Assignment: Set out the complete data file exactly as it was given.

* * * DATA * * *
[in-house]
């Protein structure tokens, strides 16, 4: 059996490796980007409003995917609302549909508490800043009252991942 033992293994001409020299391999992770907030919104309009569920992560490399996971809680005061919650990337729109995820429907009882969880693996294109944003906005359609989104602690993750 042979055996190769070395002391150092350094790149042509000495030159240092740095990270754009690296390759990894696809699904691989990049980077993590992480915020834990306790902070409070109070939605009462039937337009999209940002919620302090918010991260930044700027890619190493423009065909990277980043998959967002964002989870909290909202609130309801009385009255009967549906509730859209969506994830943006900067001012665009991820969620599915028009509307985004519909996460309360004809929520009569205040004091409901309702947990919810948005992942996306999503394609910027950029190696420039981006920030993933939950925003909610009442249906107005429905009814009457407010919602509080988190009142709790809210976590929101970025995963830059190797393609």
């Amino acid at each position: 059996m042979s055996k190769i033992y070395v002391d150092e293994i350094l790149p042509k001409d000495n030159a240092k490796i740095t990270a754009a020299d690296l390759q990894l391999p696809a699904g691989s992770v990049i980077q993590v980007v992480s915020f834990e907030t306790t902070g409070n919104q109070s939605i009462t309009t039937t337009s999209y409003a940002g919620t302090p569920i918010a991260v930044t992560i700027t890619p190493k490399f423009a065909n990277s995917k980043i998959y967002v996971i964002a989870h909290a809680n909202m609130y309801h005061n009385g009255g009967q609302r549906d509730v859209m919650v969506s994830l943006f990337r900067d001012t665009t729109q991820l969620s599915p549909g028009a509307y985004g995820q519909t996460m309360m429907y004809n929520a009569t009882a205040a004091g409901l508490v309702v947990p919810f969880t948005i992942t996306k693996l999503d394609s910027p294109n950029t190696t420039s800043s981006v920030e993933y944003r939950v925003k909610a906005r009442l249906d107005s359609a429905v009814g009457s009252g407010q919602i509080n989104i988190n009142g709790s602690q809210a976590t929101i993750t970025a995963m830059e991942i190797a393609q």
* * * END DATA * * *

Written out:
[in-house]
């Protein structure tokens, strides 16, 4: 059996490796980007409003995917609302549909508490800043009252991942 033992293994001409020299391999992770907030919104309009569920992560490399996971809680005061919650990337729109995820429907009882969880693996294109944003906005359609989104602690993750 042979055996190769070395002391150092350094790149042509000495030159240092740095990270754009690296390759990894696809699904691989990049980077993590992480915020834990306790902070409070109070939605009462039937337009999209940002919620302090918010991260930044700027890619190493423009065909990277980043998959967002964002989870909290909202609130309801009385009255009967549906509730859209969506994830943006900067001012665009991820969620599915028009509307985004519909996460309360004809929520009569205040004091409901309702947990919810948005992942996306999503394609910027950029190696420039981006920030993933939950925003909610009442249906107005429905009814009457407010919602509080988190009142709790809210976590929101970025995963830059190797393609």
């Amino acid at each position: 059996m042979s055996k190769i033992y070395v002391d150092e293994i350094l790149p042509k001409d000495n030159a240092k490796i740095t990270a754009a020299d690296l390759q990894l391999p696809a699904g691989s992770v990049i980077q993590v980007v992480s915020f834990e907030t306790t902070g409070n919104q109070s939605i009462t309009t039937t337009s999209y409003a940002g919620t302090p569920i918010a991260v930044t992560i700027t890619p190493k490399f423009a065909n990277s995917k980043i998959y967002v996971i964002a989870h909290a809680n909202m609130y309801h005061n009385g009255g009967q609302r549906d509730v859209m919650v969506s994830l943006f990337r900067d001012t665009t729109q991820l969620s599915p549909g028009a509307y985004g995820q519909t996460m309360m429907y004809n929520a009569t009882a205040a004091g409901l508490v309702v947990p919810f969880t948005i992942t996306k693996l999503d394609s910027p294109n950029t190696t420039s800043s981006v920030e993933y944003r939950v925003k909610a906005r009442l249906d107005s359609a429905v009814g009457s009252g407010q919602i509080n989104i988190n009142g709790s602690q809210a976590t929101i993750t970025a995963m830059e991942i190797a393609q």